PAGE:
Residents use e-mail for help
July 19, 2001
AIKEN - Aiken residents now can make city requests, report problems, ask questions, and make suggestions 24 hours a day, seven days a week.
The service is offered through Aiken's Web site, www.aiken.net, under the heading, ''Online Service Requests/Comments.''
Once a request is made, even in the middle of the night, it will be routed immediately to the appropriate city department for action, City Manager Roger LeDuc said.
''Now citizens can click on everything from garbage collection to building inspection, and know they will get a response in a timely fashion,'' he said.
More than 100 people used the service in its first week - the first week of July - and that's without any sort of advertising other than word of mouth, Mr. LeDuc said. City officials said they plan to advertise on public safety vehicles and garbage trucks. They also will send out leaflets and fliers.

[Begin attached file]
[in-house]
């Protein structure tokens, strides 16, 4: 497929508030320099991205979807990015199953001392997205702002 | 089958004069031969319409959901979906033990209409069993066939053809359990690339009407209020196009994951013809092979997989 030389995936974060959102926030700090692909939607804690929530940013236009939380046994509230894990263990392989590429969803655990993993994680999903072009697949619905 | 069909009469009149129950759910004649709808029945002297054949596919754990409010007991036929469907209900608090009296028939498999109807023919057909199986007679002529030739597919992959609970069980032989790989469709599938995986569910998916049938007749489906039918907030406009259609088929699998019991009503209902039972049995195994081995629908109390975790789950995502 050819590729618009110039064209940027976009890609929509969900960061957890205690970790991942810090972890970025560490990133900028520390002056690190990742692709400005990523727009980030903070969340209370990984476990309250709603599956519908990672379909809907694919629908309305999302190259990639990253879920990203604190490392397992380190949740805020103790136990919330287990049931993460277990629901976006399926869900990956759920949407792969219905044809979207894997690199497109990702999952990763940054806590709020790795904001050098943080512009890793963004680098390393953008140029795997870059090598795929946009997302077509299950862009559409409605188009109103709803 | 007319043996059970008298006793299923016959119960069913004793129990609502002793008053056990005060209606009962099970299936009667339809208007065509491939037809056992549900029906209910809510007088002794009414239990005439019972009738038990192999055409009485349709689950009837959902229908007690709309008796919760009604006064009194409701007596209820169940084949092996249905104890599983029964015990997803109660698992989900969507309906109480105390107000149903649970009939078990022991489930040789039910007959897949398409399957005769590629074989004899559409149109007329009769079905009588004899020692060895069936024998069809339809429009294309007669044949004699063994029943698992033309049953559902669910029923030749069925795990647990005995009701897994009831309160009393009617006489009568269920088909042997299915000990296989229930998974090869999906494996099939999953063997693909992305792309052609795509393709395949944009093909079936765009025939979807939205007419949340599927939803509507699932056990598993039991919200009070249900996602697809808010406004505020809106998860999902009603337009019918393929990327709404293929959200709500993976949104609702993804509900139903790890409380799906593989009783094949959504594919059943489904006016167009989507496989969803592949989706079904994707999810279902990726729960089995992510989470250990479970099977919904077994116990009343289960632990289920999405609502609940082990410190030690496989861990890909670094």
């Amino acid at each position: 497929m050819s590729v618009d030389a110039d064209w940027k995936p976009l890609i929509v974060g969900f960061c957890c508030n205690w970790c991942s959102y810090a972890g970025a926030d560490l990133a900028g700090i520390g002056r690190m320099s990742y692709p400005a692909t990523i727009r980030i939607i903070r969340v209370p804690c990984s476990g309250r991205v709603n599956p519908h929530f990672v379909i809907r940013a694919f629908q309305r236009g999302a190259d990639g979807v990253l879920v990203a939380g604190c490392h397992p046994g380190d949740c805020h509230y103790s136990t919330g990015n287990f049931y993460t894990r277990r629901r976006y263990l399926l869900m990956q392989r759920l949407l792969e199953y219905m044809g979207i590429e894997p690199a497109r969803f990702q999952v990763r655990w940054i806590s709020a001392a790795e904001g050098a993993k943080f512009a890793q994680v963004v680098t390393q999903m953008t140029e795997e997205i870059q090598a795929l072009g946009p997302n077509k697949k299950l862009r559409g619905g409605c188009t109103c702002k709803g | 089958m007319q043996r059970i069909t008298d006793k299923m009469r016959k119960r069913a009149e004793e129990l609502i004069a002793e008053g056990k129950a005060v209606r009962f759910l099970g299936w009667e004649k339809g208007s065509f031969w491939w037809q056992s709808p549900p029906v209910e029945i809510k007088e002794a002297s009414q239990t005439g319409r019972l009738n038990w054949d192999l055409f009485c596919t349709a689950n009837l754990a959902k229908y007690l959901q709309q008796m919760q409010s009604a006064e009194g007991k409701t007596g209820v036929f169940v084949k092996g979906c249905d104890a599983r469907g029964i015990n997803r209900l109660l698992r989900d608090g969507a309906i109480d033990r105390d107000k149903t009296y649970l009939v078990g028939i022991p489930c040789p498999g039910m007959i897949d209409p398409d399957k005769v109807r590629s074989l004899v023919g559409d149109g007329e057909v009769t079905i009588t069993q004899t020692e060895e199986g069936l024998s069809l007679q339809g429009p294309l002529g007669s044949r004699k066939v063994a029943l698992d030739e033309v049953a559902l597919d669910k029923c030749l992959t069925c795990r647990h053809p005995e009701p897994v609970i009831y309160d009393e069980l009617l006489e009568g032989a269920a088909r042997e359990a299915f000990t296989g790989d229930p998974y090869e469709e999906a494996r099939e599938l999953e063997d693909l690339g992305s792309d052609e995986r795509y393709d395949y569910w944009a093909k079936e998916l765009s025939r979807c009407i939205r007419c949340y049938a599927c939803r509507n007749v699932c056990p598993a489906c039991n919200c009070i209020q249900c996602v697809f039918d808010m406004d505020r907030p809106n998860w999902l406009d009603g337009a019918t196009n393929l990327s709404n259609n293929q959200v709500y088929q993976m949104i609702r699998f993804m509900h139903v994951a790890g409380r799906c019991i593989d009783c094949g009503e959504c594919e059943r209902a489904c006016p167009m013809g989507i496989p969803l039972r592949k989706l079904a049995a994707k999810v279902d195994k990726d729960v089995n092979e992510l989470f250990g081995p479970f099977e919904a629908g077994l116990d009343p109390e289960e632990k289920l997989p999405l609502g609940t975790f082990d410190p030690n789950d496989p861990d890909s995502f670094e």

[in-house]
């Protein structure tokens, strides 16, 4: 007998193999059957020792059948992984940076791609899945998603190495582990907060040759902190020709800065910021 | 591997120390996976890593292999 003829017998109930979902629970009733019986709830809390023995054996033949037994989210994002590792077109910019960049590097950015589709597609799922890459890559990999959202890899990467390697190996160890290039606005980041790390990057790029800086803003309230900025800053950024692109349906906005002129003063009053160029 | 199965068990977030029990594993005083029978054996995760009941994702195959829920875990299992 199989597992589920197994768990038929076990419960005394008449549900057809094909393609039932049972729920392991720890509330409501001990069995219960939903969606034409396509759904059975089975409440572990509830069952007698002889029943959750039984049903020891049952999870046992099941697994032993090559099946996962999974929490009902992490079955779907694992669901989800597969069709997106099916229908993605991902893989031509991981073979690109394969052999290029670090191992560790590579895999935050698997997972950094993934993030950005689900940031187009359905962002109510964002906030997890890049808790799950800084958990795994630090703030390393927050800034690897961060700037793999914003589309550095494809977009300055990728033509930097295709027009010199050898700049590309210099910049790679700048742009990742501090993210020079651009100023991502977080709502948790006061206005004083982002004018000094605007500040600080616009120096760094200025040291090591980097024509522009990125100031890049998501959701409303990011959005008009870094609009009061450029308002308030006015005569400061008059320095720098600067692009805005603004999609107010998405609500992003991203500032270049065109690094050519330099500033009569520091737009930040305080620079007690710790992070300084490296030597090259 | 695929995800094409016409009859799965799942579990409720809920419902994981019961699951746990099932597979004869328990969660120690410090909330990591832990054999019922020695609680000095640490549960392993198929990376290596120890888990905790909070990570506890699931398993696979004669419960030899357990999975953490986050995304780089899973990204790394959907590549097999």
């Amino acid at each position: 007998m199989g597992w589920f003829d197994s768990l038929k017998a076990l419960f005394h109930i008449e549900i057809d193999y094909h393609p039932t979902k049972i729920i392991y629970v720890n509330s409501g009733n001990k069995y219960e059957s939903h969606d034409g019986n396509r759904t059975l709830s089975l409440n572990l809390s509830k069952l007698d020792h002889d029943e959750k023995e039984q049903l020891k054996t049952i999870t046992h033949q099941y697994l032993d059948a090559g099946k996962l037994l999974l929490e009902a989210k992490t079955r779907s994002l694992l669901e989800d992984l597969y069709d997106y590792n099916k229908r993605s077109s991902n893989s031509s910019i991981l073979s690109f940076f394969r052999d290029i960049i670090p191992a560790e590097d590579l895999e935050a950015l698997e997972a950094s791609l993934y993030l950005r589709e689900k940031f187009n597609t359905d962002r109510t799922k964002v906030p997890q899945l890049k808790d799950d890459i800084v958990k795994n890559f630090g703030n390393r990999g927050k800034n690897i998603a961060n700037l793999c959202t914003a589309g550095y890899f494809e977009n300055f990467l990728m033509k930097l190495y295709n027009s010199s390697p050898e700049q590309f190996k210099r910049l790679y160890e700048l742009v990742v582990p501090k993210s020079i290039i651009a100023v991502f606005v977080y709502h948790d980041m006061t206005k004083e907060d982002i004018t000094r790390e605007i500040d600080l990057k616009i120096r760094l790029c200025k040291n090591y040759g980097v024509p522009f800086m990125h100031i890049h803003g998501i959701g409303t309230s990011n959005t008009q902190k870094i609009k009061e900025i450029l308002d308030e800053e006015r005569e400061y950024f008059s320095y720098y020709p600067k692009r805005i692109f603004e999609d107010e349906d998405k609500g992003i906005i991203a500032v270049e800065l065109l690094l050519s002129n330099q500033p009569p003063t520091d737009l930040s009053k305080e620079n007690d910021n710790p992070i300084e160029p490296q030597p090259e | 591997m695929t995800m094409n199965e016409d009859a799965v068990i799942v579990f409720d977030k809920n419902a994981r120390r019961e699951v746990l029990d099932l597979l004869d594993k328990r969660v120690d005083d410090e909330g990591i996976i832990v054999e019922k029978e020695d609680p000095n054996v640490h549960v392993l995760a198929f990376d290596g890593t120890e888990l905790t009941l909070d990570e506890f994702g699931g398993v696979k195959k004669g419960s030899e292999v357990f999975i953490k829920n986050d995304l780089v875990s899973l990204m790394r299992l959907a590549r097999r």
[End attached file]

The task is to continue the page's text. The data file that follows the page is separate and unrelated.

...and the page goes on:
So far, the most common responses on the application are the requests to repair traffic lights and streets, or replace signs that are missing.
Officials think the Web site will grow in popularity. ''Technology is so pervasive now that I think that people at some point in the future will see (the service) as second nature because it gives them an opportunity to file a request or complain at any time. It completely obliterates the old model of the 8 (a.m.) to 5 (p.m.) service period,'' said Assistant City Manager Bill Huggins.
Here's how it works: Once a report or comment has been made, it will be sent immediately to the city staffer responsible for that function. The resident making the report will then receive an e-mail back giving a confirming case number. That way, a resident can check on the progress of the case through the Web site to see whether it has been investigated or solved.
The service also will give city officials a better idea of what issues the residents are most concerned about, Mr. LeDuc said.
People who do not own computers or who are more comfortable with using the phone still can call the city manager's office or the direct city department that handles the issue, Mr. Huggins said.
Public safety gets 35,000 calls a year, and many of them, he said, are nonemergency. In some cases, people want to make a request to the city after hours. Because public safety is always open, that is one of the places that they call first.
Aiken is one of two cities in the state pioneering the online service, Mr. Huggins said.
By Sara Bancroft South Carolina Bureau, Copyright © 1996 - 2001 The Augusta Chronicle